From Jim O'Brien
November 03, 2017

Hi Friend,

Lost in the Wild

It was a funeral in West Virginia and I trusted the GPS to guide us to the church, which was a bit remote. The female voice that we affectionately refer to as "Bossie" was providing directions that I diligently followed. We were moving into unfamiliar territory when she directed us to turn off of the main road onto what looked more like a residential street in a rural area.

We were still an hour from the destination so doubts came to mind about Bossie's credibility, but at this stage I reasoned that I had to rely on the GPS. It was the only map I had. This was no time to strike out on my own.

In a few miles the smooth, wide pavement narrowed to an older, rougher road. "I don't like this!" I told Bossie, but she did not respond. A few more miles and the narrow paved road became a gravel road. "What is this?" I shouted at Bossie. "Don't tell me a GPS can't tell the difference between paved roads and gravel!"

Now we were in the mountains creeping around hairpin turns on a gravel road with no place to turn around. I was committed to following whatever road lay ahead. Have I mentioned that my wife was not happy-with me?

The gravel road turned to dirt-yes, as in stuff that erodes in the rain-and of course there was light rain falling. "What if I meet a big 4-wheel drive pickup truck coming from the other direction?" I thought. No room to pass-I can't turn around and I can't back up.

As if things couldn't get worse we rounded a curve to see a bridge. I'm not sure this bridge had been constructed by the highway department-but for that matter neither had the road. There was a sign that said something like "Load Limit-3 tons". It may have been built for bicycles but we crossed it successfully and eventually found a paved road that took us to a highway-the same highway we had been on before Bossie instructed us to turn.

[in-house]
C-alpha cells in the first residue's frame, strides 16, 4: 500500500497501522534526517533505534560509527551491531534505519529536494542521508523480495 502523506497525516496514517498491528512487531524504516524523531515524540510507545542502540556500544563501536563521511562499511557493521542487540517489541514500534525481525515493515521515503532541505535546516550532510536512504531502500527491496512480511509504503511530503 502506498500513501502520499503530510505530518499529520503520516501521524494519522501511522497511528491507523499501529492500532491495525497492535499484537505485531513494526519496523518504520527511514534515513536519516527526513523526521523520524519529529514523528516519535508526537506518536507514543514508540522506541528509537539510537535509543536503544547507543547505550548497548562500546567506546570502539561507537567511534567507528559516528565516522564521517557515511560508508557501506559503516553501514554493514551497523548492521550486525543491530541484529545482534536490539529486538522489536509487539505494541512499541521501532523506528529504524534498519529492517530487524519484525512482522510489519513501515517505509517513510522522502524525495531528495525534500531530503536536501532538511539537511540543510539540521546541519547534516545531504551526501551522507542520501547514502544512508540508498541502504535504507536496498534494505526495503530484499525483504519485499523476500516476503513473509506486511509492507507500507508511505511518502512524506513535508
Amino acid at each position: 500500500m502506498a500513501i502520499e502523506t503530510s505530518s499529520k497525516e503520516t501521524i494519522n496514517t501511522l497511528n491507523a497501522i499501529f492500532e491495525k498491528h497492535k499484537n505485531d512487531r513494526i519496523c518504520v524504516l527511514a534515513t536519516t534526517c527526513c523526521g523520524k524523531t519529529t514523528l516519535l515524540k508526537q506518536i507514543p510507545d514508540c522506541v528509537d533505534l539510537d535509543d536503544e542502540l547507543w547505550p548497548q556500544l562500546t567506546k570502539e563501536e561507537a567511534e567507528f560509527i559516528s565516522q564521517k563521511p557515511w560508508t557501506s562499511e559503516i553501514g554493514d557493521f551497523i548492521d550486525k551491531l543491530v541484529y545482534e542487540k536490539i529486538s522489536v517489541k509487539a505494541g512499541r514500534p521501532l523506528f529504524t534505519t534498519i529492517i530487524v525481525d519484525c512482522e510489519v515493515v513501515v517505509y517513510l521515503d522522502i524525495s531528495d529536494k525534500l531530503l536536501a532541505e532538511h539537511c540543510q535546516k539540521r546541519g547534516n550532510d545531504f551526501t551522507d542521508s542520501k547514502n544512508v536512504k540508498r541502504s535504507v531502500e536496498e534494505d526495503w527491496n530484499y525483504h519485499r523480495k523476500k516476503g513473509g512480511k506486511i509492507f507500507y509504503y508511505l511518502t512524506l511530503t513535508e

Eventually we arrived at the church where the funeral had already started.

After the funeral my wife related the experience to a friend who had lived in the mountains. "That's how people get killed!" she exclaimed. She explained all the disasters that could have occurred-running out of gas, no cell phone service, road closure, bridge out, etc.

Now all of this is said to illustrate that we all follow directions that are often provided by people we don't know. As a pilot I often followed directions from a voice connected to a total stranger in the control tower. I trusted him.

But there is a rule when flying. The pilot is in control of the aircraft-not the control tower. His first responsibility is to fly the airplane. Radio communication is second to flying the aircraft. When Captain "Sully" Sullenberger was flying a US Airways commercial jet, a flock of geese was sucked into the engines immediately after takeoff, disabling the aircraft. Sully chose to land in the Hudson River, a decision that was widely criticized, until a thorough investigation revealed that the plane would have crashed if he had attempted to reach an airport. Sully had to make the decision.

There is a similar rule contained in the first, and most important, commandment that applies to our relationship to God. In a nutshell, the rule is, Jesus Christ died for me, not the person who claims to be a Prophet. A couple of Jehovah's Witnesses came to my door this afternoon. They told me I was wrong for believing the Ten Commandments. "They were changed," they told me. The lady reminded me of my GPS that told me to turn off the main road. Telling her that God wrote these words with His own finger and spoke to two and a half million people did not seem to register on her mind. I decided it was safer to believe God than a stranger who just knocked on my front door.

Sometimes, you just have to fly your own plane, regardless of what the GPS says.

Until next time,

Jim O'Brien